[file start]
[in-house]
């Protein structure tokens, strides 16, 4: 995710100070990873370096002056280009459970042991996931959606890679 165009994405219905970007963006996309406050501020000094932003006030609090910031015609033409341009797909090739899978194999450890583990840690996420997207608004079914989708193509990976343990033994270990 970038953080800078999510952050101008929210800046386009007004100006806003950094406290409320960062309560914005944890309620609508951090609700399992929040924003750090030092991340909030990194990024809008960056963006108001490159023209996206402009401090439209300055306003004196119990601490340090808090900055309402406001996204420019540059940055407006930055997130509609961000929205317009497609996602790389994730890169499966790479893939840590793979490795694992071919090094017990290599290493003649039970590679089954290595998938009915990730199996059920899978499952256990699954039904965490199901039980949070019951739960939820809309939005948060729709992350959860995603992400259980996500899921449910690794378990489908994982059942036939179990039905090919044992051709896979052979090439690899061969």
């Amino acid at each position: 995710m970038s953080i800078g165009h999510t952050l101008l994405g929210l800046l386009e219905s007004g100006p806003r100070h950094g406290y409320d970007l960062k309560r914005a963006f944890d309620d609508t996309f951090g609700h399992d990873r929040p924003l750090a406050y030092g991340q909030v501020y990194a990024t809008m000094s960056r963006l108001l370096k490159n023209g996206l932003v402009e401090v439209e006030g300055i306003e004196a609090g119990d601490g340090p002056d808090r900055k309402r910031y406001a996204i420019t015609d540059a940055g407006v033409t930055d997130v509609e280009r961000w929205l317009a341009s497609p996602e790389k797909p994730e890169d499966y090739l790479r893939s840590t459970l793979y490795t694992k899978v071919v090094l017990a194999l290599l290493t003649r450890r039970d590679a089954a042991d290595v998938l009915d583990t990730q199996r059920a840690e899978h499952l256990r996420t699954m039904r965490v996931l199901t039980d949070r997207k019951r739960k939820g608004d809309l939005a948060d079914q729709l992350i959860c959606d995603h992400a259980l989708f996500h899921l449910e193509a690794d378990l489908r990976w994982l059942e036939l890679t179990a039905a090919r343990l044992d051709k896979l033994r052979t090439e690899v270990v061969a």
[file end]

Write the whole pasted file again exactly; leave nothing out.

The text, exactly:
[in-house]
């Protein structure tokens, strides 16, 4: 995710100070990873370096002056280009459970042991996931959606890679 165009994405219905970007963006996309406050501020000094932003006030609090910031015609033409341009797909090739899978194999450890583990840690996420997207608004079914989708193509990976343990033994270990 970038953080800078999510952050101008929210800046386009007004100006806003950094406290409320960062309560914005944890309620609508951090609700399992929040924003750090030092991340909030990194990024809008960056963006108001490159023209996206402009401090439209300055306003004196119990601490340090808090900055309402406001996204420019540059940055407006930055997130509609961000929205317009497609996602790389994730890169499966790479893939840590793979490795694992071919090094017990290599290493003649039970590679089954290595998938009915990730199996059920899978499952256990699954039904965490199901039980949070019951739960939820809309939005948060729709992350959860995603992400259980996500899921449910690794378990489908994982059942036939179990039905090919044992051709896979052979090439690899061969």
């Amino acid at each position: 995710m970038s953080i800078g165009h999510t952050l101008l994405g929210l800046l386009e219905s007004g100006p806003r100070h950094g406290y409320d970007l960062k309560r914005a963006f944890d309620d609508t996309f951090g609700h399992d990873r929040p924003l750090a406050y030092g991340q909030v501020y990194a990024t809008m000094s960056r963006l108001l370096k490159n023209g996206l932003v402009e401090v439209e006030g300055i306003e004196a609090g119990d601490g340090p002056d808090r900055k309402r910031y406001a996204i420019t015609d540059a940055g407006v033409t930055d997130v509609e280009r961000w929205l317009a341009s497609p996602e790389k797909p994730e890169d499966y090739l790479r893939s840590t459970l793979y490795t694992k899978v071919v090094l017990a194999l290599l290493t003649r450890r039970d590679a089954a042991d290595v998938l009915d583990t990730q199996r059920a840690e899978h499952l256990r996420t699954m039904r965490v996931l199901t039980d949070r997207k019951r739960k939820g608004d809309l939005a948060d079914q729709l992350i959860c959606d995603h992400a259980l989708f996500h899921l449910e193509a690794d378990l489908r990976w994982l059942e036939l890679t179990a039905a090919r343990l044992d051709k896979l033994r052979t090439e690899v270990v061969a």